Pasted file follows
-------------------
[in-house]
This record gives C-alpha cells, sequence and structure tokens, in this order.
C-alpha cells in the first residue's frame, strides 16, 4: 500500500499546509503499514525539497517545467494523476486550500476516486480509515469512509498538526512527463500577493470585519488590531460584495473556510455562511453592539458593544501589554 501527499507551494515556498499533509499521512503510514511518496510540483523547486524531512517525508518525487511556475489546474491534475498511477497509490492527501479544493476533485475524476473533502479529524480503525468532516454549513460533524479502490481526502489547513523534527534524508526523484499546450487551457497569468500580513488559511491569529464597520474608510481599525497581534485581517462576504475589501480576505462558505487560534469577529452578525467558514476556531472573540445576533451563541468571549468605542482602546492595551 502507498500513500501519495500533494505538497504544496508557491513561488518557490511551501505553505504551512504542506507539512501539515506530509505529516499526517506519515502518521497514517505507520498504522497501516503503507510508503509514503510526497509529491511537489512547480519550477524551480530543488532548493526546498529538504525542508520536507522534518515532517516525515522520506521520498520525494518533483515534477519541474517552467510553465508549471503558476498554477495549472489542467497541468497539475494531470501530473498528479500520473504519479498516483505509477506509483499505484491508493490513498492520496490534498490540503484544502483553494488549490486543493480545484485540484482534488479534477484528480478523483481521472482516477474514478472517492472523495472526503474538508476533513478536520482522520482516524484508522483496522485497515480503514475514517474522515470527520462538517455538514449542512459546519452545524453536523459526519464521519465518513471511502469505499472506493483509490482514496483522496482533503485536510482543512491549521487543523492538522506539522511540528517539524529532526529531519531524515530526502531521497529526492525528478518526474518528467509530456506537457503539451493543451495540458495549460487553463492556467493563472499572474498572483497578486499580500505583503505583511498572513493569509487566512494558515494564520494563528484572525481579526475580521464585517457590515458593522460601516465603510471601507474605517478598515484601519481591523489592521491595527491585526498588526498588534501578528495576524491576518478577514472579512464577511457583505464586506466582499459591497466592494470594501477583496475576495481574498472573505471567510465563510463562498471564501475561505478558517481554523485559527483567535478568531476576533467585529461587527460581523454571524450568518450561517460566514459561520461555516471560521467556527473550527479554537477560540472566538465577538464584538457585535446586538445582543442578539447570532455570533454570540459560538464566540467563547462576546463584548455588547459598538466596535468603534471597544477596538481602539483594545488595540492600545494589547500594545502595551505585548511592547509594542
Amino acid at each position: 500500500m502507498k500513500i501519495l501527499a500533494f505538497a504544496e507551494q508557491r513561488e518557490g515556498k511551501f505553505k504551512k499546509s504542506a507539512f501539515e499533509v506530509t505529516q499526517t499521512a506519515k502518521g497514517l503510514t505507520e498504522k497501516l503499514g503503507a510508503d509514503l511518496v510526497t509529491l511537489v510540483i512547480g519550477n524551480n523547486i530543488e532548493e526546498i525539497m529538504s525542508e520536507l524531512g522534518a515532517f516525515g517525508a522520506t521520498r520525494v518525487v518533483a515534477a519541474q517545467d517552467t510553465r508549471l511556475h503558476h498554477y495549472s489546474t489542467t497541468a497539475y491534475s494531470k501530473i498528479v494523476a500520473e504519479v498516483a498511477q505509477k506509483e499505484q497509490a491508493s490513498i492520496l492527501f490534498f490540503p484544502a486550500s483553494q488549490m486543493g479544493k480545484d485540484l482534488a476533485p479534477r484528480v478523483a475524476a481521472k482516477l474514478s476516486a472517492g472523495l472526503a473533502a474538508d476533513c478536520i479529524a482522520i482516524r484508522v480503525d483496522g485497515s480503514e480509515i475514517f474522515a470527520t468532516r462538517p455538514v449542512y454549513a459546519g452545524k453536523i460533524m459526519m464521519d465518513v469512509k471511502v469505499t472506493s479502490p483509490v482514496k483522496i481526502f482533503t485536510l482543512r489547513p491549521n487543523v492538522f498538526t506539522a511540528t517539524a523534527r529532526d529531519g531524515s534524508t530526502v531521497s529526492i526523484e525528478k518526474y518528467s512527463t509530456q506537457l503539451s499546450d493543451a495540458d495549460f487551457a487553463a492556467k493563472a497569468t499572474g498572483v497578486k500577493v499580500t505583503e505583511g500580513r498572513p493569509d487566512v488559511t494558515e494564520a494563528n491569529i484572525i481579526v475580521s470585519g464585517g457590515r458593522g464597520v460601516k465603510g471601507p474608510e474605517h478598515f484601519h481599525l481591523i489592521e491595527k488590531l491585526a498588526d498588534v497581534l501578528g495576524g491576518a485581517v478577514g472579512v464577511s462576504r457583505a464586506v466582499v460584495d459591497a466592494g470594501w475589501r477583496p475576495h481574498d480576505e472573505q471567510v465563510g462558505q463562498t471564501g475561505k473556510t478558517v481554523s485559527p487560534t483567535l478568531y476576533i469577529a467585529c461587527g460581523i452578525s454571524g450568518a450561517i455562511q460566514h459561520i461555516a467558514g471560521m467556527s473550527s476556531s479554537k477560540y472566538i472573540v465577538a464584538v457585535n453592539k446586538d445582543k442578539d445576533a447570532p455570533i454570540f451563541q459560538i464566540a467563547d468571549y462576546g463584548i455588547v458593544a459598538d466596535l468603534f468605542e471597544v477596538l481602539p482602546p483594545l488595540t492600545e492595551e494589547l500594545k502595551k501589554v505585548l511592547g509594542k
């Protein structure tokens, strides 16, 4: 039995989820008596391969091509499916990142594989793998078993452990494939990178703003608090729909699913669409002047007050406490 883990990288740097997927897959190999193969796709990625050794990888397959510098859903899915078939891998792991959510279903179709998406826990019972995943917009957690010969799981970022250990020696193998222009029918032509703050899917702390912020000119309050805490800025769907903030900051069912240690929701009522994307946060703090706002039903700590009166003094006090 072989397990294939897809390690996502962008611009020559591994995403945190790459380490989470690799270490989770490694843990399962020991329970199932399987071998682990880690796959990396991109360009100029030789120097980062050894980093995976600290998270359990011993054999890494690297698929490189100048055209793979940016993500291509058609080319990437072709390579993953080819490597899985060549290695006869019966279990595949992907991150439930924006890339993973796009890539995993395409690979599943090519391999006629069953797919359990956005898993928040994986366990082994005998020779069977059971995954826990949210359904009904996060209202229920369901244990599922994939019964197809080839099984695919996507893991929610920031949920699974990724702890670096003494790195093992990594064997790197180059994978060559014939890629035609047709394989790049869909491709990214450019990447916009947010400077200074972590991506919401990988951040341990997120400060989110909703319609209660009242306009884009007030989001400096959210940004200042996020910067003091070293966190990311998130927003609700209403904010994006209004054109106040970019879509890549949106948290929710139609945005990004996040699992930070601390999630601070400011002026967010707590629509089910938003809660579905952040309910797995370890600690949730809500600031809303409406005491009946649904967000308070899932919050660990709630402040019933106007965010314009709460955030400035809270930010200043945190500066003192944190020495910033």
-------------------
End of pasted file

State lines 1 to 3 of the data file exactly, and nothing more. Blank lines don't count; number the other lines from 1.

[in-house]
This record gives C-alpha cells, sequence and structure tokens, in this order.
C-alpha cells in the first residue's frame, strides 16, 4: 500500500499546509503499514525539497517545467494523476486550500476516486480509515469512509498538526512527463500577493470585519488590531460584495473556510455562511453592539458593544501589554 501527499507551494515556498499533509499521512503510514511518496510540483523547486524531512517525508518525487511556475489546474491534475498511477497509490492527501479544493476533485475524476473533502479529524480503525468532516454549513460533524479502490481526502489547513523534527534524508526523484499546450487551457497569468500580513488559511491569529464597520474608510481599525497581534485581517462576504475589501480576505462558505487560534469577529452578525467558514476556531472573540445576533451563541468571549468605542482602546492595551 502507498500513500501519495500533494505538497504544496508557491513561488518557490511551501505553505504551512504542506507539512501539515506530509505529516499526517506519515502518521497514517505507520498504522497501516503503507510508503509514503510526497509529491511537489512547480519550477524551480530543488532548493526546498529538504525542508520536507522534518515532517516525515522520506521520498520525494518533483515534477519541474517552467510553465508549471503558476498554477495549472489542467497541468497539475494531470501530473498528479500520473504519479498516483505509477506509483499505484491508493490513498492520496490534498490540503484544502483553494488549490486543493480545484485540484482534488479534477484528480478523483481521472482516477474514478472517492472523495472526503474538508476533513478536520482522520482516524484508522483496522485497515480503514475514517474522515470527520462538517455538514449542512459546519452545524453536523459526519464521519465518513471511502469505499472506493483509490482514496483522496482533503485536510482543512491549521487543523492538522506539522511540528517539524529532526529531519531524515530526502531521497529526492525528478518526474518528467509530456506537457503539451493543451495540458495549460487553463492556467493563472499572474498572483497578486499580500505583503505583511498572513493569509487566512494558515494564520494563528484572525481579526475580521464585517457590515458593522460601516465603510471601507474605517478598515484601519481591523489592521491595527491585526498588526498588534501578528495576524491576518478577514472579512464577511457583505464586506466582499459591497466592494470594501477583496475576495481574498472573505471567510465563510463562498471564501475561505478558517481554523485559527483567535478568531476576533467585529461587527460581523454571524450568518450561517460566514459561520461555516471560521467556527473550527479554537477560540472566538465577538464584538457585535446586538445582543442578539447570532455570533454570540459560538464566540467563547462576546463584548455588547459598538466596535468603534471597544477596538481602539483594545488595540492600545494589547500594545502595551505585548511592547509594542